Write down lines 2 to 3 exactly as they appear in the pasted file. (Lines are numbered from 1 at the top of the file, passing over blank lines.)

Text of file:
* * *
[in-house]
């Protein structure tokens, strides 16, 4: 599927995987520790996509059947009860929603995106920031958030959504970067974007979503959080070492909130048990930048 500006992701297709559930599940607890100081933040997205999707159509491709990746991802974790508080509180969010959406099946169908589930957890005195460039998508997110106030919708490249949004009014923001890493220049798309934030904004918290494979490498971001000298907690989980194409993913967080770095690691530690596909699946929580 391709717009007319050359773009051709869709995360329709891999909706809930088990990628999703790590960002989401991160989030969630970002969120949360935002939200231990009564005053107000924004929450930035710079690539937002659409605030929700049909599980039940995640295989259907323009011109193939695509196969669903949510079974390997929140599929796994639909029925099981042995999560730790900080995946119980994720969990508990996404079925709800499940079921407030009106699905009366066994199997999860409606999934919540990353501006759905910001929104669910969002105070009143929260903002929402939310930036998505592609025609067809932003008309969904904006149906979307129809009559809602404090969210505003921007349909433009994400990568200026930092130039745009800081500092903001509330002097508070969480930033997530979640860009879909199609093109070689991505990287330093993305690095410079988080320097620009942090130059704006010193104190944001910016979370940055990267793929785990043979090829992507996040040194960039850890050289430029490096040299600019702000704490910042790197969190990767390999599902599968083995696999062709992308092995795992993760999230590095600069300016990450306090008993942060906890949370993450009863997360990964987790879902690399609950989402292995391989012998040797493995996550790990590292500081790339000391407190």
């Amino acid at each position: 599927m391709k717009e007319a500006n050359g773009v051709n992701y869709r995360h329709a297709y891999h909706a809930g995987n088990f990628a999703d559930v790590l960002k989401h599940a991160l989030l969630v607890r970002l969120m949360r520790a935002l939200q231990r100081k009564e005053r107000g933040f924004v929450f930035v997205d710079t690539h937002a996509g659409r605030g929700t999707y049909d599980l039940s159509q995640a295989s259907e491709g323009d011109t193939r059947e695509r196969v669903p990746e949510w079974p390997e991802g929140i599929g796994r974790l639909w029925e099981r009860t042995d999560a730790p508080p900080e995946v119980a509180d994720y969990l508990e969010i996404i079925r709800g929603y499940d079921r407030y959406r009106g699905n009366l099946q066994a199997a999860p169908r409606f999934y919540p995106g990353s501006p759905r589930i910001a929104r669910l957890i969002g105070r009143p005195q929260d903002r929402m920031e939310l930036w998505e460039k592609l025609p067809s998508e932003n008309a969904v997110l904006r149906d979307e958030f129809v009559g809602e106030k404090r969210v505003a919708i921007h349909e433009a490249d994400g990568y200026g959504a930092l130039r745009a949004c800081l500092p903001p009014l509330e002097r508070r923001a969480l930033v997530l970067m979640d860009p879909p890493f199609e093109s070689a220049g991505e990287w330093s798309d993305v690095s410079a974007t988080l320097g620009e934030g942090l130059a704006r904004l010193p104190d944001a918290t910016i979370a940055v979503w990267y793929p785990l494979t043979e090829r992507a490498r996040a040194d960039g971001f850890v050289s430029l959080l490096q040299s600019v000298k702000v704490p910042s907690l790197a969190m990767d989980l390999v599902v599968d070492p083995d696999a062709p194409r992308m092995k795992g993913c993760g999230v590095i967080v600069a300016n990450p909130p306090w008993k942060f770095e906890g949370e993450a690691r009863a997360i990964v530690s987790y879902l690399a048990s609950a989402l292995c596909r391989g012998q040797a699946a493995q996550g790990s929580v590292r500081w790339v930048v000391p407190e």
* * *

């Protein structure tokens, strides 16, 4: 599927995987520790996509059947009860929603995106920031958030959504970067974007979503959080070492909130048990930048 500006992701297709559930599940607890100081933040997205999707159509491709990746991802974790508080509180969010959406099946169908589930957890005195460039998508997110106030919708490249949004009014923001890493220049798309934030904004918290494979490498971001000298907690989980194409993913967080770095690691530690596909699946929580 391709717009007319050359773009051709869709995360329709891999909706809930088990990628999703790590960002989401991160989030969630970002969120949360935002939200231990009564005053107000924004929450930035710079690539937002659409605030929700049909599980039940995640295989259907323009011109193939695509196969669903949510079974390997929140599929796994639909029925099981042995999560730790900080995946119980994720969990508990996404079925709800499940079921407030009106699905009366066994199997999860409606999934919540990353501006759905910001929104669910969002105070009143929260903002929402939310930036998505592609025609067809932003008309969904904006149906979307129809009559809602404090969210505003921007349909433009994400990568200026930092130039745009800081500092903001509330002097508070969480930033997530979640860009879909199609093109070689991505990287330093993305690095410079988080320097620009942090130059704006010193104190944001910016979370940055990267793929785990043979090829992507996040040194960039850890050289430029490096040299600019702000704490910042790197969190990767390999599902599968083995696999062709992308092995795992993760999230590095600069300016990450306090008993942060906890949370993450009863997360990964987790879902690399609950989402292995391989012998040797493995996550790990590292500081790339000391407190």
């Amino acid at each position: 599927m391709k717009e007319a500006n050359g773009v051709n992701y869709r995360h329709a297709y891999h909706a809930g995987n088990f990628a999703d559930v790590l960002k989401h599940a991160l989030l969630v607890r970002l969120m949360r520790a935002l939200q231990r100081k009564e005053r107000g933040f924004v929450f930035v997205d710079t690539h937002a996509g659409r605030g929700t999707y049909d599980l039940s159509q995640a295989s259907e491709g323009d011109t193939r059947e695509r196969v669903p990746e949510w079974p390997e991802g929140i599929g796994r974790l639909w029925e099981r009860t042995d999560a730790p508080p900080e995946v119980a509180d994720y969990l508990e969010i996404i079925r709800g929603y499940d079921r407030y959406r009106g699905n009366l099946q066994a199997a999860p169908r409606f999934y919540p995106g990353s501006p759905r589930i910001a929104r669910l957890i969002g105070r009143p005195q929260d903002r929402m920031e939310l930036w998505e460039k592609l025609p067809s998508e932003n008309a969904v997110l904006r149906d979307e958030f129809v009559g809602e106030k404090r969210v505003a919708i921007h349909e433009a490249d994400g990568y200026g959504a930092l130039r745009a949004c800081l500092p903001p009014l509330e002097r508070r923001a969480l930033v997530l970067m979640d860009p879909p890493f199609e093109s070689a220049g991505e990287w330093s798309d993305v690095s410079a974007t988080l320097g620009e934030g942090l130059a704006r904004l010193p104190d944001a918290t910016i979370a940055v979503w990267y793929p785990l494979t043979e090829r992507a490498r996040a040194d960039g971001f850890v050289s430029l959080l490096q040299s600019v000298k702000v704490p910042s907690l790197a969190m990767d989980l390999v599902v599968d070492p083995d696999a062709p194409r992308m092995k795992g993913c993760g999230v590095i967080v600069a300016n990450p909130p306090w008993k942060f770095e906890g949370e993450a690691r009863a997360i990964v530690s987790y879902l690399a048990s609950a989402l292995c596909r391989g012998q040797a699946a493995q996550g790990s929580v590292r500081w790339v930048v000391p407190e």